9 Gender Expectations Predominantly Catholic, it is suggested to women to be chaste and modest “Young women were encouraged to be chaste and go to church and behave. In many families, dating was prohibited and sex education was not administered...”-Rosie Molinary “Be a good girl in life, and a bad girl in bed...” -Molinary Equal pressure to start a family: due to Machismo culture, women feel pressure to dress more seductively, as this is “the look” that “gets the guy” “There was pressure to be feminine...several women wrote that they were expected to wear makeup every day.” -Molinary Must be obedient to males, or simply put up with advances to get work “I recall hearing about the harassment that Puerto Rican women endured in factories where the "boss men" talked to them as if sexual innuendo was all they understood and, worse, often gave them the choice of submitting to advances or being fired.” -Judith Ortiz Cofer Job discrimination based on how attractive you are is very common. (Casanova 289)

10 The Media and Reggaeton Culture
Definition of reggaeton, according to “Reggaeton has empowered the Hispanic Caribbean youth, specifically those of Puerto Rico, Panama, Dominican Republic, Venezuela, and Mexico as well as the Latin American audience and the Latino communities in the United States, with a musical genre as a voice. Like hip hop, reggaeton has caused controversy due to its often explicit lyrics and alleged exploitation of women .” Seeing women as sex objects, hood ornaments for cars. Obscene lyrics. Women frequently feel the need to conform, to attract a mate, and to blend in with the popular culture. [Reggaeton’s Lyrics are] "not just explicit, but violently explicit" and "extremely misogynistic." -Raquel Z. Rivera, a sociologist specializing in reggaeton “Although individual rappers are typically wealthy from their music careers, they maintain a “ghetto aesthetic” that connects their style and consumption patterns to the black and Latino poor.” -Margaret Hunter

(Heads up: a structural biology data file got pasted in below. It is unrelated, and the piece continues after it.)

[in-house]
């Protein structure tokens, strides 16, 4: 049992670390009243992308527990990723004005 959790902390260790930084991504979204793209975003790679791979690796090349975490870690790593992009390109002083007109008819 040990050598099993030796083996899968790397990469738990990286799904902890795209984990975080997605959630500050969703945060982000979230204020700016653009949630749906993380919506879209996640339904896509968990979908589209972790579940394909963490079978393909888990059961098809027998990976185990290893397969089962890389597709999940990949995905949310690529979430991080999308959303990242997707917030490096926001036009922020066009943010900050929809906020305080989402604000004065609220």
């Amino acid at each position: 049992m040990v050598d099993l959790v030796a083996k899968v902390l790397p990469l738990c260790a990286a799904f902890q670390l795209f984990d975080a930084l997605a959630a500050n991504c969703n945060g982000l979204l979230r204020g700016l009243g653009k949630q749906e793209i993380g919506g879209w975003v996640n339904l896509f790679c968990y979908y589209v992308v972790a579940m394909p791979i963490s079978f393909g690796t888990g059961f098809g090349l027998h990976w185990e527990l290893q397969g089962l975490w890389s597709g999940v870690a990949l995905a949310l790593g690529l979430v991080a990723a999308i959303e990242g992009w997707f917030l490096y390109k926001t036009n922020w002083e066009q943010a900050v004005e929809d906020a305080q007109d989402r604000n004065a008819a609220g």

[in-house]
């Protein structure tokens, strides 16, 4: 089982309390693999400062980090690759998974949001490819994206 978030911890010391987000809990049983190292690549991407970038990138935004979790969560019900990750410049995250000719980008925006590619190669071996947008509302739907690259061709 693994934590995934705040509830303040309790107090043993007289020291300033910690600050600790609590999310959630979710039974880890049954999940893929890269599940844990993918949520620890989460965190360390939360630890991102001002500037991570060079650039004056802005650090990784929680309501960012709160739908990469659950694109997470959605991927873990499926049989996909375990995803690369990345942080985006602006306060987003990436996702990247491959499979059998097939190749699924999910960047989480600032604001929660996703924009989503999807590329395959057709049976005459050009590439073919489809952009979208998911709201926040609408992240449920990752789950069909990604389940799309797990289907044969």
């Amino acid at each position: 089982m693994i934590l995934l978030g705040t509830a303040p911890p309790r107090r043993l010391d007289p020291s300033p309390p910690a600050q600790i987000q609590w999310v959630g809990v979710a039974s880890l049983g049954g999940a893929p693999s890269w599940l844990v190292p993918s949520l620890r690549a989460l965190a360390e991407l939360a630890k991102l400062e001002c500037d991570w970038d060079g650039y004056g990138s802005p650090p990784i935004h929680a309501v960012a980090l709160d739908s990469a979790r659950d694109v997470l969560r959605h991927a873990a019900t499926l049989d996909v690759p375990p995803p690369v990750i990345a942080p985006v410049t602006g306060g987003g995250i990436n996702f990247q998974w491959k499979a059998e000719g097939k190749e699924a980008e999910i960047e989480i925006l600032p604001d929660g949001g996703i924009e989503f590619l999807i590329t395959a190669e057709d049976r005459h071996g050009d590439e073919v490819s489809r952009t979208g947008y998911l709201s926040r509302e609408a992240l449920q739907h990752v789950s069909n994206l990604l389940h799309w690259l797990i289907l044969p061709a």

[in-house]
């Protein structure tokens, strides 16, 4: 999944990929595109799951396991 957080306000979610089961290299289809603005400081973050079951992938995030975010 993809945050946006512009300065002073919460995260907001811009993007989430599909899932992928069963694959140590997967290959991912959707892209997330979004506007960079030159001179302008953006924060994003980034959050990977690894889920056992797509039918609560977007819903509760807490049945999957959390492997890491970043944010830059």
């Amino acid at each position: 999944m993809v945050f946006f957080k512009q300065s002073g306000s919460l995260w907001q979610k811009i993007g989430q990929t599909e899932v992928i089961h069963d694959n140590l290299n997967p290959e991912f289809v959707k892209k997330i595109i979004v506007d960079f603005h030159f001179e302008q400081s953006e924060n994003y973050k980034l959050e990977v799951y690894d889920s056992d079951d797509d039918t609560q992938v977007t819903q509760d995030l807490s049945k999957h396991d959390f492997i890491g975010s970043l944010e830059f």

11 Eating-Disordered Behavior in Latinas